Beyond the four stages we identified, the creative process involves iterating and often returning back to one of the four stages, for example framing can often lead to returning to the inspiration stage for help expressing an idea or concept. While every creative process we saw had its own subtle differences, one thing they all shared was in some way, shape or form practicing the four stages we identified.


Learn more on Pixar's model for creativity in this interview with Thomas Paris (in French):

Interview of Professor Thomas Paris on his report on Pixar's model to maintain creativity, on Xerfi Canal (in French).


Learn about the creation management caracteristics (in French):



Our research could be of value to start-ups, companies and individuals embarking on creative projects who are looking at how they may structure their creative process for best results.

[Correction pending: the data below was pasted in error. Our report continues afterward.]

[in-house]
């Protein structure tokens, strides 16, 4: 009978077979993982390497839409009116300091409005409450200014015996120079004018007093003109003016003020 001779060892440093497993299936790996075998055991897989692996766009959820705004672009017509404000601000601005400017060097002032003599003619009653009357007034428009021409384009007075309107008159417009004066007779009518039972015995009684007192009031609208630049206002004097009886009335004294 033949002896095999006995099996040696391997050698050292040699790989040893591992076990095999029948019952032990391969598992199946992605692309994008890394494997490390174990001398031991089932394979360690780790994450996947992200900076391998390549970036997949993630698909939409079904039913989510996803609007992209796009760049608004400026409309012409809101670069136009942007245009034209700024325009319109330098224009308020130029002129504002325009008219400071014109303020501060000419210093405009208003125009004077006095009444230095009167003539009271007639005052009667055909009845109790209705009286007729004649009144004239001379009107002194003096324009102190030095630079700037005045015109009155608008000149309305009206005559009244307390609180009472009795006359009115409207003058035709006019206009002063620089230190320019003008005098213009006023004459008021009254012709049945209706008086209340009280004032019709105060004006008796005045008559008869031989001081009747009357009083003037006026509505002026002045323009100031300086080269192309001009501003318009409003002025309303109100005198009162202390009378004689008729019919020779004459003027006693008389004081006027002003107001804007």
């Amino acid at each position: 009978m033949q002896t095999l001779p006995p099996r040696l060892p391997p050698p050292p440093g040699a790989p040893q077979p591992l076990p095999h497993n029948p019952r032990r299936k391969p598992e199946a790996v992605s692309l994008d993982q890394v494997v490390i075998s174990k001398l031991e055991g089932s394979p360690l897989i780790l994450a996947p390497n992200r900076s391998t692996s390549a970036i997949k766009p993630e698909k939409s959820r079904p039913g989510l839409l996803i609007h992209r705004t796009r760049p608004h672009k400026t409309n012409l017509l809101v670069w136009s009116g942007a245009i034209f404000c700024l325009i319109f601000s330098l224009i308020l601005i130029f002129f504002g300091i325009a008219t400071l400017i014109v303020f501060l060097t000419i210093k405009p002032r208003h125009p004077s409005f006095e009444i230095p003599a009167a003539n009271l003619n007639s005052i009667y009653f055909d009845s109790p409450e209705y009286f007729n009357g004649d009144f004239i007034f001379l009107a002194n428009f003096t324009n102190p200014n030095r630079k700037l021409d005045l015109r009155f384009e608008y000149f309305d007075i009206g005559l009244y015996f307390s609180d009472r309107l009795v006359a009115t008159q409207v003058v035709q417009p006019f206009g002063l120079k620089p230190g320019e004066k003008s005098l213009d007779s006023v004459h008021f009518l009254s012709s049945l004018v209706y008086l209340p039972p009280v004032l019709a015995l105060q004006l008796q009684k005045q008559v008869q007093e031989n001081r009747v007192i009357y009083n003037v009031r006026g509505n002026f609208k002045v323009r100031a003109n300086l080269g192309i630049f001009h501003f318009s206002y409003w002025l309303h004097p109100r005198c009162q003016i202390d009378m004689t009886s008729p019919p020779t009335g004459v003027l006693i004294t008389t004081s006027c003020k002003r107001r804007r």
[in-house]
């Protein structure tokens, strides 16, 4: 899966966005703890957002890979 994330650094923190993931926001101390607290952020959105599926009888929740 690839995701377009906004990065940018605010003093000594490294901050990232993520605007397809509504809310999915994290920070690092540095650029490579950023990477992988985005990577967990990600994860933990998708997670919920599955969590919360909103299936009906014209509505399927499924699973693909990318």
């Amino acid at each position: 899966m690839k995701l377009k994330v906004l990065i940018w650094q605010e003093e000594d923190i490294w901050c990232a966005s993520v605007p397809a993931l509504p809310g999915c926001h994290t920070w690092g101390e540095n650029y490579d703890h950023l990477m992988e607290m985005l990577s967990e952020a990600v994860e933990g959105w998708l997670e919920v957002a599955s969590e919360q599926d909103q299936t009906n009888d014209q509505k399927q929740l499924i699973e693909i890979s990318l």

Over a 12-year period with the help of students and research assistants, we conducted visits and interviews at 42 businesses. The ten key case studies involved in this study included 52 interviews, 14 visits and five observations each lasting between one day and two years. The study also targeted 32 businesses that were examined less extensively, through a further 40 interviews and two visits.  We then used an inductive approach for creating theory from case studies we collected.
Based on an interview with Thomas Paris and on his article “The process of creation in creative industries”, co-written with Sihem Ben Mahmoud‐Jouini and published in Creativity and Innovation Management in 2019; 28:403–419.